What appears to be a setup for a thriller gradually disintegrates, and Mariko Okada leads the viewers into an abstract and suspended universe. Yoshida successfully sustains the intensity throughout. I was especially enthralled by the second half of the film, which was pure cinematic spectacle. I wonder what the "lake" in the title suggests...?
The opening scene is breathtaking, but then my expectations were squashed by the rather lame, standard storyline. The second half reminds one of Antonioni but the sophistication stops at its view of women, which is strictly XIX century. The arthouse trimmings and skewed narrative effectively engaged me as long as they made me forget what was actually going on. Once you return to make sense of it, it all falls apart.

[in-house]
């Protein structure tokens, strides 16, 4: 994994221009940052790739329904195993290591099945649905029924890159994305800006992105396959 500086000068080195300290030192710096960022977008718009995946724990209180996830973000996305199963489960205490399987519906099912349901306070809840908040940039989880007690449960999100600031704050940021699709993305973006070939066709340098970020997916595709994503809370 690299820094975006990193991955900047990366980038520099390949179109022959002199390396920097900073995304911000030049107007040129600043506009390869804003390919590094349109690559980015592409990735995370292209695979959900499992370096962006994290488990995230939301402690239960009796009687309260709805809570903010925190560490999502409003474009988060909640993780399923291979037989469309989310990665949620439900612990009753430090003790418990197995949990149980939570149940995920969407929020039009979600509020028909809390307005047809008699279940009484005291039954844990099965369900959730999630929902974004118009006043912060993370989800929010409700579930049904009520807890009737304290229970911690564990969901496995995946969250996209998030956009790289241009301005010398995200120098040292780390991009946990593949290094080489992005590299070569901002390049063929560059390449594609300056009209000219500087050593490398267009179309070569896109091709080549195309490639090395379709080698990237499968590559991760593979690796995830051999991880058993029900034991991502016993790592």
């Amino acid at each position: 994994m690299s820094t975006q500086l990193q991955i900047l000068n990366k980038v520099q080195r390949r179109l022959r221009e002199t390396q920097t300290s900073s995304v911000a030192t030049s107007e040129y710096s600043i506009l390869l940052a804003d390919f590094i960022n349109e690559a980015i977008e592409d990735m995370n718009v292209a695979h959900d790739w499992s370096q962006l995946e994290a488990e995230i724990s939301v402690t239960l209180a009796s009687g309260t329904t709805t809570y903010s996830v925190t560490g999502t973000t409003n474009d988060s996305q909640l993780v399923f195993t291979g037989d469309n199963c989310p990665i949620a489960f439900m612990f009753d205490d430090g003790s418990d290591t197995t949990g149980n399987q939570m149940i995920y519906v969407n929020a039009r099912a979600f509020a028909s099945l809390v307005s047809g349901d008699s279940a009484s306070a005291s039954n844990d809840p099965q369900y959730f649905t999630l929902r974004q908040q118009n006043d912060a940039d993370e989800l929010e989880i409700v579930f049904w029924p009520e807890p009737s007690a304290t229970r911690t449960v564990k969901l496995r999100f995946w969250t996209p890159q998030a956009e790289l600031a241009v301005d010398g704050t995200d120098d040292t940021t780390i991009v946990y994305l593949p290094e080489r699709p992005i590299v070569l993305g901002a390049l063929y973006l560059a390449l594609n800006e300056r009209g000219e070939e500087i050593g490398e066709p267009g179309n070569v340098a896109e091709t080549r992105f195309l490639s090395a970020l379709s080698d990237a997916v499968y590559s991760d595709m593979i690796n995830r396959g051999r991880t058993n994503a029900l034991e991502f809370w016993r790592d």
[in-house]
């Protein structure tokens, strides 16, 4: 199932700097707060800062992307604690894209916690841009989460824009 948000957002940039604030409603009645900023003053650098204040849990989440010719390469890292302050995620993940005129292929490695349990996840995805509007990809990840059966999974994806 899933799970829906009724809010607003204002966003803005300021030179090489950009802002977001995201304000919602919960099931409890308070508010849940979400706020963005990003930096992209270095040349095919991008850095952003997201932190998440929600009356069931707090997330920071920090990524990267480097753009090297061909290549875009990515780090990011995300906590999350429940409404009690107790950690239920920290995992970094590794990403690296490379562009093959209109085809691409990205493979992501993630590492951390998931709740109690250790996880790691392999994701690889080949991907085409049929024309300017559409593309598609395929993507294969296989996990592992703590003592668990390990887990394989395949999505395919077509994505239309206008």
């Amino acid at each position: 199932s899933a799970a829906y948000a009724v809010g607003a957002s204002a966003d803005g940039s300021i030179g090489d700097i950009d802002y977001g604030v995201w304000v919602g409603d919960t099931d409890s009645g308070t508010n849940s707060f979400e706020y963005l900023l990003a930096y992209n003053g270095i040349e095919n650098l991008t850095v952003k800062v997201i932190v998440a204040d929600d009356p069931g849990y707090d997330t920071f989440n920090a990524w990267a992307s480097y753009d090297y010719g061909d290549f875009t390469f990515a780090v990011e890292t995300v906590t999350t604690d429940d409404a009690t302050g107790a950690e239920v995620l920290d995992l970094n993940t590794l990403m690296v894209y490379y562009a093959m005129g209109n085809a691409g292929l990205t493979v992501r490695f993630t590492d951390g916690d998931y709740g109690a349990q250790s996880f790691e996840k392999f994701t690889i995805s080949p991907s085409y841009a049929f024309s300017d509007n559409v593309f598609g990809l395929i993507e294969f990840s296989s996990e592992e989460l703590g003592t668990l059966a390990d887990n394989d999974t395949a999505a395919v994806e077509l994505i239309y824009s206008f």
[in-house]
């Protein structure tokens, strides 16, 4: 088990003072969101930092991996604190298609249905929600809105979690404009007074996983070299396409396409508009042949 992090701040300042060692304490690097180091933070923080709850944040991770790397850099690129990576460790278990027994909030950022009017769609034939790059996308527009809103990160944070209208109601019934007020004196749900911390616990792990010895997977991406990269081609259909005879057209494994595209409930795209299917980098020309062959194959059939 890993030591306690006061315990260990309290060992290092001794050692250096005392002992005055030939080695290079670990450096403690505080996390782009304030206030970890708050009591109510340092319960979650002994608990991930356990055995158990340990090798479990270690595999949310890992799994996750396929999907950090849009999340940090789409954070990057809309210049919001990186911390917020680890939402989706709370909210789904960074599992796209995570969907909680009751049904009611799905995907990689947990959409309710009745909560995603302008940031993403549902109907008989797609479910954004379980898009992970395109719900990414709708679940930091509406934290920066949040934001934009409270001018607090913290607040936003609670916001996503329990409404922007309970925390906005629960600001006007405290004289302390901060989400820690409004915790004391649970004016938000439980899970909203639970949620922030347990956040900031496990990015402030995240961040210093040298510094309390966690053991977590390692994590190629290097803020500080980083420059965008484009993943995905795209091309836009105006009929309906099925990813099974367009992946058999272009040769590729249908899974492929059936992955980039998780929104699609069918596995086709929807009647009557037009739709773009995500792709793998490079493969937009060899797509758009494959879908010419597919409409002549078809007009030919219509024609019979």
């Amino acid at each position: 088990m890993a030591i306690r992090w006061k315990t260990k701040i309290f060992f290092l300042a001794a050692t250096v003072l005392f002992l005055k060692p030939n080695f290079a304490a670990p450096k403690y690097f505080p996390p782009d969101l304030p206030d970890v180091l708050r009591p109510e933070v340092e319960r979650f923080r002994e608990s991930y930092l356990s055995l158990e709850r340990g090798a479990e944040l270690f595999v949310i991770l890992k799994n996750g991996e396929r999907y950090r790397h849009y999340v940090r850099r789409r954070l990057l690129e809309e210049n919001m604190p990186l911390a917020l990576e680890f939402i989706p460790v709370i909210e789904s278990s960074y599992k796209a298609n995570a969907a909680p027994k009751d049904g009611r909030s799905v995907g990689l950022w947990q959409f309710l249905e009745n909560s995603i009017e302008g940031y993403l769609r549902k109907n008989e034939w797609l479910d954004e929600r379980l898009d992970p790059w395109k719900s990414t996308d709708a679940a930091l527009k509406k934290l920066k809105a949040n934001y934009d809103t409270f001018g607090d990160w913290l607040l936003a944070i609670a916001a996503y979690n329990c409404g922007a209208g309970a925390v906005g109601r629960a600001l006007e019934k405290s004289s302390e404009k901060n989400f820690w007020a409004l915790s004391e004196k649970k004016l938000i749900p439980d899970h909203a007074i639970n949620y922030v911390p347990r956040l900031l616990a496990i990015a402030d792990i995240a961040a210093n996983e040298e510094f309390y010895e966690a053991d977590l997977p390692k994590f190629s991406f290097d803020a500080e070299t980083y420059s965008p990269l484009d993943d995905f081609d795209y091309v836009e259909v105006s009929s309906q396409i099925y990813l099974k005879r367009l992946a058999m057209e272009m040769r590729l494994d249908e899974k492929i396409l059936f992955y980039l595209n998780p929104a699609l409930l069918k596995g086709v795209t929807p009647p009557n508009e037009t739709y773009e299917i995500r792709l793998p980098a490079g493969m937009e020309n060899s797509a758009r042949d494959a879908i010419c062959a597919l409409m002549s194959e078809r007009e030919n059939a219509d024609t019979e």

So close to a bona-fide masterpiece in my eyes; maybe the overt comparisons with Antonioni's work, tainted the experience, as well as the platitudinous score prevent it from making that last step. Nevertheless, this film is brimming with true filmic intensity, that one rarely sees (or feels) in "narrative" cinema.